Skip to comments.Female Bankers in India Earn Chances to Rule
Posted on 02/17/2010 1:01:53 AM PST by cold start
MUMBAI In New York and London, women remain scarce among top bankers despite decades of struggle to climb the corporate ladder. But in Indias relatively young financial industry, women not only are some of the top deal makers, they are often running the show.
HSBC, JPMorgan Chase, Royal Bank of Scotland, UBS and Fidelity International in India are run by women. So is the countrys second-biggest bank, Icici Bank, and its third-largest, Axis Bank. Women head investment banking operations at Kotak Mahindra and JPMorgan Chase and the equities division of Icici. Half of the deputy governors at the Reserve Bank of India are women.
In a country where parents in some areas still prize boys over girls; where overall female literacy rates are poor; and Sania Mirza, a top tennis player, said this month that she would quit playing after marriage, the banking industrys wealth of women in management may seem surprising. But women in the industry, many of whom have also worked in London and New York, say India provided the right combination of supportive, mostly male, managers and a diverse work environment that did not require them to be one of the boys to succeed.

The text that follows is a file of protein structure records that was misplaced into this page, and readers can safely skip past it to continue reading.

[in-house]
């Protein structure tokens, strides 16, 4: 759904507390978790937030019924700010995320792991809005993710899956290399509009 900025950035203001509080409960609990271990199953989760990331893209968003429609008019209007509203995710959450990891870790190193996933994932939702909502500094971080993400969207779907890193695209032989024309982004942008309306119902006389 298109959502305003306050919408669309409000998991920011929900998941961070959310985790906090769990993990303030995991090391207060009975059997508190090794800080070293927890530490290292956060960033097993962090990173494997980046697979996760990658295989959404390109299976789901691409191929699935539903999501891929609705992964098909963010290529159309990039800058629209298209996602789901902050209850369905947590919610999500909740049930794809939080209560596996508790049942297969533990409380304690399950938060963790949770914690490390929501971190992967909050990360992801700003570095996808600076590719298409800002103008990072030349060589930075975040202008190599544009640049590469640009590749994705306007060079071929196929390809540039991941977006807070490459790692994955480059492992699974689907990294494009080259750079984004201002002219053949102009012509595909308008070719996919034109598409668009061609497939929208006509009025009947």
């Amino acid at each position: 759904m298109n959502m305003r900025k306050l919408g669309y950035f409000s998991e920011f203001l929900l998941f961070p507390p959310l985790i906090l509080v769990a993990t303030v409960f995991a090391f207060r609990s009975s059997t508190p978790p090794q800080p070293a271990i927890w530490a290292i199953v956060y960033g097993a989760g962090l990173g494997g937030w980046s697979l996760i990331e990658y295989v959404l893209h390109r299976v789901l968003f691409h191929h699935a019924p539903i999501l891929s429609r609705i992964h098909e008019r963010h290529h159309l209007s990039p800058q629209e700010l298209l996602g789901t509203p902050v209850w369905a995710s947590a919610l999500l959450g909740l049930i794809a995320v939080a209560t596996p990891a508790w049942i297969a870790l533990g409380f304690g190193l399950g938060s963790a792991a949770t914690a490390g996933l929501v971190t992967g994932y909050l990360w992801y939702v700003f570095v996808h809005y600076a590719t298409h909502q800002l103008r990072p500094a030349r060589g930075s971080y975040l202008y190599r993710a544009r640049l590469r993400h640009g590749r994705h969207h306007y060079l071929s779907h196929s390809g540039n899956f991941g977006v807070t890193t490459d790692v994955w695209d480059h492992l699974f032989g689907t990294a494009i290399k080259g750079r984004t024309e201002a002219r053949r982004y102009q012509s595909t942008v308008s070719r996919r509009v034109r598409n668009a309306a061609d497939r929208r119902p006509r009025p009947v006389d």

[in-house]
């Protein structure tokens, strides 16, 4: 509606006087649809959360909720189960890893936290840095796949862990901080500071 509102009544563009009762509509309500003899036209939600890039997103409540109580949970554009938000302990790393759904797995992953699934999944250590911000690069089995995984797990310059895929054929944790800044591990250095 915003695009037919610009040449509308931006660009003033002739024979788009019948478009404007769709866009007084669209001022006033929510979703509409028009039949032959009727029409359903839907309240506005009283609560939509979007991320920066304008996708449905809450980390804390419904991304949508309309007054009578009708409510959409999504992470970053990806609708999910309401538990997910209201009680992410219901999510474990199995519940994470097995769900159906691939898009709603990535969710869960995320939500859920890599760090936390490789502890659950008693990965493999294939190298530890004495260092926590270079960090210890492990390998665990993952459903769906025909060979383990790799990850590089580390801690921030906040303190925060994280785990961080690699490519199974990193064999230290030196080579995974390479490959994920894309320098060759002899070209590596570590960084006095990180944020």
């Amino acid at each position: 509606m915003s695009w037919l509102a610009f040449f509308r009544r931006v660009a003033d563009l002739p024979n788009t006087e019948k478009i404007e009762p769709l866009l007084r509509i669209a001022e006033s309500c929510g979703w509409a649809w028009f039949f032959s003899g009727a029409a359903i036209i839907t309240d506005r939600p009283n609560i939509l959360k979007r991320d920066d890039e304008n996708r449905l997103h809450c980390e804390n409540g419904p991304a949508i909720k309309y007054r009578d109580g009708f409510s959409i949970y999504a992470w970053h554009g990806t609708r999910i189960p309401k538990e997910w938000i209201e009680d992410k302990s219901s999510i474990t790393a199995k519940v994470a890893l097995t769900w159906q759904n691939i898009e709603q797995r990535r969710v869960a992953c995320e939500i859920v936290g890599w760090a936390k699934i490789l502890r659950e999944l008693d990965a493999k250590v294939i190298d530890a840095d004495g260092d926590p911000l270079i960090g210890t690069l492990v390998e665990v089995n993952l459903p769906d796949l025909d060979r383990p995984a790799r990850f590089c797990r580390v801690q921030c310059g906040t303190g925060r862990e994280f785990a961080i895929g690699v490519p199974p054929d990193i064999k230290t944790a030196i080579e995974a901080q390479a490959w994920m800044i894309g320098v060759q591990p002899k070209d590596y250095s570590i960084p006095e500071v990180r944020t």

This isnt a golf-playing, beer-drinking homogeneous culture, said Naina Lal Kidwai, group managing director and country head of HSBC in India and a former head of Morgan Stanleys investment bank in India. Male bankers and managers run the gamut from devoutly religious to devoted family men to late-night socialites.
Women could join the workplace on their own terms, Ms. Kidwai said. You still have to network, you still have to work hard, but that made it easier.
That means India is without an old Wall Street staple: Women who feel they must act like the stereotypical male banker to advance................
(Excerpt) Read more at nytimes.com ...
I think that culture may have something to do with it. Women in India, I believe, handle the family finances.
You’re probably right. Speaking of Indian culture and Indian women, who handles the suttee these days?